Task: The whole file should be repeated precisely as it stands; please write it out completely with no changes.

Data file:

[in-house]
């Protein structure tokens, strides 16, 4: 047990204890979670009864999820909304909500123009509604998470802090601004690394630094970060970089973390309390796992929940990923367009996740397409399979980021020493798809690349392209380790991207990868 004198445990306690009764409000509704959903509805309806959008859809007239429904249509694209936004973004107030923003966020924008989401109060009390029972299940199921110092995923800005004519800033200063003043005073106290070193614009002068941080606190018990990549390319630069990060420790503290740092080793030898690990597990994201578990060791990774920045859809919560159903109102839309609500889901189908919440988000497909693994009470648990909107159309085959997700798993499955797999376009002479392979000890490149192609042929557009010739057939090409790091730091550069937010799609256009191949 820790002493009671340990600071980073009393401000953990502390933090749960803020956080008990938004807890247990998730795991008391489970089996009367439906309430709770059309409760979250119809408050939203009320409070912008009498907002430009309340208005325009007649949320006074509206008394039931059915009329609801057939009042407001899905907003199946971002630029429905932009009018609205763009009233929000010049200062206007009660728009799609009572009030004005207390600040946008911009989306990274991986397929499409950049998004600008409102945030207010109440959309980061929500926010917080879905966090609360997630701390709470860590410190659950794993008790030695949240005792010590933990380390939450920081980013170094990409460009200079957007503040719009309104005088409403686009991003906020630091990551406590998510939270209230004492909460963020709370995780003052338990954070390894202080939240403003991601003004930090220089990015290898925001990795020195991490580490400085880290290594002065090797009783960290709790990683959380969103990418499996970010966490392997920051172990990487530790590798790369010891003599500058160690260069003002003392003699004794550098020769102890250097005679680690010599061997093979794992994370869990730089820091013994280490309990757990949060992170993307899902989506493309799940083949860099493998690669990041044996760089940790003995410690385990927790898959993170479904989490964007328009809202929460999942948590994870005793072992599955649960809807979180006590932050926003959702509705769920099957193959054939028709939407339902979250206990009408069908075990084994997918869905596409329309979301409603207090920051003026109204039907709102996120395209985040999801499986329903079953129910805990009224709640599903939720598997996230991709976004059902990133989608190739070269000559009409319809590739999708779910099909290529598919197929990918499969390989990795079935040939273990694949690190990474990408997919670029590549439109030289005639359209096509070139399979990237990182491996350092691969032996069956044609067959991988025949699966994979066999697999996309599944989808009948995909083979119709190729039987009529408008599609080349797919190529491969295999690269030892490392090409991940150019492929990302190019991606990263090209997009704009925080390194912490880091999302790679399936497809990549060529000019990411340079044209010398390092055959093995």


[in-house]
């Protein structure tokens, strides 16, 4: 047990204890979670009864999820909304909500123009509604998470802090601004690394630094970060970089973390309390796992929940990923367009996740397409399979980021020493798809690349392209380790991207990868 004198445990306690009764409000509704959903509805309806959008859809007239429904249509694209936004973004107030923003966020924008989401109060009390029972299940199921110092995923800005004519800033200063003043005073106290070193614009002068941080606190018990990549390319630069990060420790503290740092080793030898690990597990994201578990060791990774920045859809919560159903109102839309609500889901189908919440988000497909693994009470648990909107159309085959997700798993499955797999376009002479392979000890490149192609042929557009010739057939090409790091730091550069937010799609256009191949 820790002493009671340990600071980073009393401000953990502390933090749960803020956080008990938004807890247990998730795991008391489970089996009367439906309430709770059309409760979250119809408050939203009320409070912008009498907002430009309340208005325009007649949320006074509206008394039931059915009329609801057939009042407001899905907003199946971002630029429905932009009018609205763009009233929000010049200062206007009660728009799609009572009030004005207390600040946008911009989306990274991986397929499409950049998004600008409102945030207010109440959309980061929500926010917080879905966090609360997630701390709470860590410190659950794993008790030695949240005792010590933990380390939450920081980013170094990409460009200079957007503040719009309104005088409403686009991003906020630091990551406590998510939270209230004492909460963020709370995780003052338990954070390894202080939240403003991601003004930090220089990015290898925001990795020195991490580490400085880290290594002065090797009783960290709790990683959380969103990418499996970010966490392997920051172990990487530790590798790369010891003599500058160690260069003002003392003699004794550098020769102890250097005679680690010599061997093979794992994370869990730089820091013994280490309990757990949060992170993307899902989506493309799940083949860099493998690669990041044996760089940790003995410690385990927790898959993170479904989490964007328009809202929460999942948590994870005793072992599955649960809807979180006590932050926003959702509705769920099957193959054939028709939407339902979250206990009408069908075990084994997918869905596409329309979301409603207090920051003026109204039907709102996120395209985040999801499986329903079953129910805990009224709640599903939720598997996230991709976004059902990133989608190739070269000559009409319809590739999708779910099909290529598919197929990918499969390989990795079935040939273990694949690190990474990408997919670029590549439109030289005639359209096509070139399979990237990182491996350092691969032996069956044609067959991988025949699966994979066999697999996309599944989808009948995909083979119709190729039987009529408008599609080349797919190529491969295999690269030892490392090409991940150019492929990302190019991606990263090209997009704009925080390194912490880091999302790679399936497809990549060529000019990411340079044209010398390092055959093995």